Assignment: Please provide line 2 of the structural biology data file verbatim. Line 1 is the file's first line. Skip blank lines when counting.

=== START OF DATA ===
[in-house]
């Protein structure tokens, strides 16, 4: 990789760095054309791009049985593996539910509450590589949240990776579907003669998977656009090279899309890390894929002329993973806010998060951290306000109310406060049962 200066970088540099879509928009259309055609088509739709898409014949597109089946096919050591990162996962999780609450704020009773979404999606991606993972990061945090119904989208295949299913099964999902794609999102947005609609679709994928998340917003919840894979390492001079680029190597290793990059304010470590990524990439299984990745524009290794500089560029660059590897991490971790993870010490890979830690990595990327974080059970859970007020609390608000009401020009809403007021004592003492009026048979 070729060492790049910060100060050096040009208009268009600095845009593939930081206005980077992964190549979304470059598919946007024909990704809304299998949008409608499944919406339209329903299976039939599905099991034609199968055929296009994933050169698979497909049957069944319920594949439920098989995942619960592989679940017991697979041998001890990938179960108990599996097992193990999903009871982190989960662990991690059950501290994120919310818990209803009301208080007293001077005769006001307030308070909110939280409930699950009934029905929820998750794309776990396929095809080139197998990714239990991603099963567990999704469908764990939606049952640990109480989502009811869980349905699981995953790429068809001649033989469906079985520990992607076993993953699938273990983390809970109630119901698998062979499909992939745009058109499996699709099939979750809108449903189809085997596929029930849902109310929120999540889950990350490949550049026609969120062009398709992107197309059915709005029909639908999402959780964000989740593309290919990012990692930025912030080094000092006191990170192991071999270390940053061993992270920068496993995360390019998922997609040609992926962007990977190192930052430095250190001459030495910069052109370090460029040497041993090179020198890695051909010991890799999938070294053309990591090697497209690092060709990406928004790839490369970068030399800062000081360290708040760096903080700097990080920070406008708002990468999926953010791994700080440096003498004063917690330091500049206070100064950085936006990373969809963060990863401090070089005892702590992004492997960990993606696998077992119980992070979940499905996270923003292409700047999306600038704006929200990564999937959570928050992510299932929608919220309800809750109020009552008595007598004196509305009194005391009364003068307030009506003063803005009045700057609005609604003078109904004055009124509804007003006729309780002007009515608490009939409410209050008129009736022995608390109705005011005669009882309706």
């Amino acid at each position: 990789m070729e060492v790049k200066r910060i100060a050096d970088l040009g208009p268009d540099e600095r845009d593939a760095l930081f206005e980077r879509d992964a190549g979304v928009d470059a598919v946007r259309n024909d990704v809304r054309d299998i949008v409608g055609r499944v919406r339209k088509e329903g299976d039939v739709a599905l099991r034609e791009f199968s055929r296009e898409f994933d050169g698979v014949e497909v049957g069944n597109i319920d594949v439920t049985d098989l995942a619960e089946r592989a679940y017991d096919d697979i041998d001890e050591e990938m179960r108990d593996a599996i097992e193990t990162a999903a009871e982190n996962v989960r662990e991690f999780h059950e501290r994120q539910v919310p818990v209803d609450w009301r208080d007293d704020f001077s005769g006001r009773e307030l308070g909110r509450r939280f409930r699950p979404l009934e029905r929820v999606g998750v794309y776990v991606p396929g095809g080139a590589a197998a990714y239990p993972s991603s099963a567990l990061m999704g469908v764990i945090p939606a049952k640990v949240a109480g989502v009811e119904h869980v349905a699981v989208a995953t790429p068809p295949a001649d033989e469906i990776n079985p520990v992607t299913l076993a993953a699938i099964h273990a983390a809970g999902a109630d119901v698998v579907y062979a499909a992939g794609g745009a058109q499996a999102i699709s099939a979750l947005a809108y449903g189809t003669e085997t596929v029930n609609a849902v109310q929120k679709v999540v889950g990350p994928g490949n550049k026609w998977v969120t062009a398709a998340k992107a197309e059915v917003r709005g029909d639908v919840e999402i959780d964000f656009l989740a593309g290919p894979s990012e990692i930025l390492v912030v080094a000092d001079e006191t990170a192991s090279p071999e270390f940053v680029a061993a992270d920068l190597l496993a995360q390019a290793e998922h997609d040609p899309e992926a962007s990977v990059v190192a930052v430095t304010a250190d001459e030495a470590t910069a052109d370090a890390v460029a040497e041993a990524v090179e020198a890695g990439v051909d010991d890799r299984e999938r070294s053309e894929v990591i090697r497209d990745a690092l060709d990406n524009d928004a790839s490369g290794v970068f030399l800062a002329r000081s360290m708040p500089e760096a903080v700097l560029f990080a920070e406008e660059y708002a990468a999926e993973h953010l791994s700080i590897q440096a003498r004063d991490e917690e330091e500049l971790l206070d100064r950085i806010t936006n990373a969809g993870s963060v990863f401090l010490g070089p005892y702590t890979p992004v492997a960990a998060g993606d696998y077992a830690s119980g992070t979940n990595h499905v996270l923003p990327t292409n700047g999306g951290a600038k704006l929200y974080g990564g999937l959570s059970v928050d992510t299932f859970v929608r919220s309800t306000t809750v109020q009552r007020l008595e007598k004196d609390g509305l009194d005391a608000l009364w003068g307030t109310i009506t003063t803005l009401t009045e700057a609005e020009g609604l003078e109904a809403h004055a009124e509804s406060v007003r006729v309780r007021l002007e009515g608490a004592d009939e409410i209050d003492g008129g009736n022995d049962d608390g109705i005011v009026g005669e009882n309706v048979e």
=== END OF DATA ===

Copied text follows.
């Protein structure tokens, strides 16, 4: 990789760095054309791009049985593996539910509450590589949240990776579907003669998977656009090279899309890390894929002329993973806010998060951290306000109310406060049962 200066970088540099879509928009259309055609088509739709898409014949597109089946096919050591990162996962999780609450704020009773979404999606991606993972990061945090119904989208295949299913099964999902794609999102947005609609679709994928998340917003919840894979390492001079680029190597290793990059304010470590990524990439299984990745524009290794500089560029660059590897991490971790993870010490890979830690990595990327974080059970859970007020609390608000009401020009809403007021004592003492009026048979 070729060492790049910060100060050096040009208009268009600095845009593939930081206005980077992964190549979304470059598919946007024909990704809304299998949008409608499944919406339209329903299976039939599905099991034609199968055929296009994933050169698979497909049957069944319920594949439920098989995942619960592989679940017991697979041998001890990938179960108990599996097992193990999903009871982190989960662990991690059950501290994120919310818990209803009301208080007293001077005769006001307030308070909110939280409930699950009934029905929820998750794309776990396929095809080139197998990714239990991603099963567990999704469908764990939606049952640990109480989502009811869980349905699981995953790429068809001649033989469906079985520990992607076993993953699938273990983390809970109630119901698998062979499909992939745009058109499996699709099939979750809108449903189809085997596929029930849902109310929120999540889950990350490949550049026609969120062009398709992107197309059915709005029909639908999402959780964000989740593309290919990012990692930025912030080094000092006191990170192991071999270390940053061993992270920068496993995360390019998922997609040609992926962007990977190192930052430095250190001459030495910069052109370090460029040497041993090179020198890695051909010991890799999938070294053309990591090697497209690092060709990406928004790839490369970068030399800062000081360290708040760096903080700097990080920070406008708002990468999926953010791994700080440096003498004063917690330091500049206070100064950085936006990373969809963060990863401090070089005892702590992004492997960990993606696998077992119980992070979940499905996270923003292409700047999306600038704006929200990564999937959570928050992510299932929608919220309800809750109020009552008595007598004196509305009194005391009364003068307030009506003063803005009045700057609005609604003078109904004055009124509804007003006729309780002007009515608490009939409410209050008129009736022995608390109705005011005669009882309706």